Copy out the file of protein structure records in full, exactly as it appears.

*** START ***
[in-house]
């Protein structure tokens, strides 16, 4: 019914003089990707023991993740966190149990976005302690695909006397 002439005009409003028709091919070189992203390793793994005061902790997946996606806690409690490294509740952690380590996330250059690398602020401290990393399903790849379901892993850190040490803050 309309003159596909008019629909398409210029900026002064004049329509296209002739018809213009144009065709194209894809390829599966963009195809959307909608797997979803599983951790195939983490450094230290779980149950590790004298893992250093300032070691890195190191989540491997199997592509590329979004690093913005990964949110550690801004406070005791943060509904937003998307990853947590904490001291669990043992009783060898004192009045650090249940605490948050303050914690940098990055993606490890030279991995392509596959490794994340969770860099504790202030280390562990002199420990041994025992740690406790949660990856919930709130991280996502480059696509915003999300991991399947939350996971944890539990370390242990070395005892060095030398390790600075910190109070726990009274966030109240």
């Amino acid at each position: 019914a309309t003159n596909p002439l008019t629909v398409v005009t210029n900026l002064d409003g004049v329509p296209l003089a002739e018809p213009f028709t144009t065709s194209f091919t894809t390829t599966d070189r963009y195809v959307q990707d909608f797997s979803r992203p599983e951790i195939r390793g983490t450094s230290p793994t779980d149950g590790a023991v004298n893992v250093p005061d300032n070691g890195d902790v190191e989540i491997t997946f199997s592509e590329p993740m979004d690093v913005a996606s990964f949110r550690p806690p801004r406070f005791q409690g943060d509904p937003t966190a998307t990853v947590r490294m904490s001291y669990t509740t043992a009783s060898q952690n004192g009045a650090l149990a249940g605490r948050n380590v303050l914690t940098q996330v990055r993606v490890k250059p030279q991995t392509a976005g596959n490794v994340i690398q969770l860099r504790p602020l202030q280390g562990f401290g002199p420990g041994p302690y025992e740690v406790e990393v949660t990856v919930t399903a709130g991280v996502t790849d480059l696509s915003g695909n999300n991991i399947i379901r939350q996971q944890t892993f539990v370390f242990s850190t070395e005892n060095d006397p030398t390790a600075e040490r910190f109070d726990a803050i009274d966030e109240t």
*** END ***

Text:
[in-house]
């Protein structure tokens, strides 16, 4: 019914003089990707023991993740966190149990976005302690695909006397 002439005009409003028709091919070189992203390793793994005061902790997946996606806690409690490294509740952690380590996330250059690398602020401290990393399903790849379901892993850190040490803050 309309003159596909008019629909398409210029900026002064004049329509296209002739018809213009144009065709194209894809390829599966963009195809959307909608797997979803599983951790195939983490450094230290779980149950590790004298893992250093300032070691890195190191989540491997199997592509590329979004690093913005990964949110550690801004406070005791943060509904937003998307990853947590904490001291669990043992009783060898004192009045650090249940605490948050303050914690940098990055993606490890030279991995392509596959490794994340969770860099504790202030280390562990002199420990041994025992740690406790949660990856919930709130991280996502480059696509915003999300991991399947939350996971944890539990370390242990070395005892060095030398390790600075910190109070726990009274966030109240």
């Amino acid at each position: 019914a309309t003159n596909p002439l008019t629909v398409v005009t210029n900026l002064d409003g004049v329509p296209l003089a002739e018809p213009f028709t144009t065709s194209f091919t894809t390829t599966d070189r963009y195809v959307q990707d909608f797997s979803r992203p599983e951790i195939r390793g983490t450094s230290p793994t779980d149950g590790a023991v004298n893992v250093p005061d300032n070691g890195d902790v190191e989540i491997t997946f199997s592509e590329p993740m979004d690093v913005a996606s990964f949110r550690p806690p801004r406070f005791q409690g943060d509904p937003t966190a998307t990853v947590r490294m904490s001291y669990t509740t043992a009783s060898q952690n004192g009045a650090l149990a249940g605490r948050n380590v303050l914690t940098q996330v990055r993606v490890k250059p030279q991995t392509a976005g596959n490794v994340i690398q969770l860099r504790p602020l202030q280390g562990f401290g002199p420990g041994p302690y025992e740690v406790e990393v949660t990856v919930t399903a709130g991280v996502t790849d480059l696509s915003g695909n999300n991991i399947i379901r939350q996971q944890t892993f539990v370390f242990s850190t070395e005892n060095d006397p030398t390790a600075e040490r910190f109070d726990a803050i009274d966030e109240t």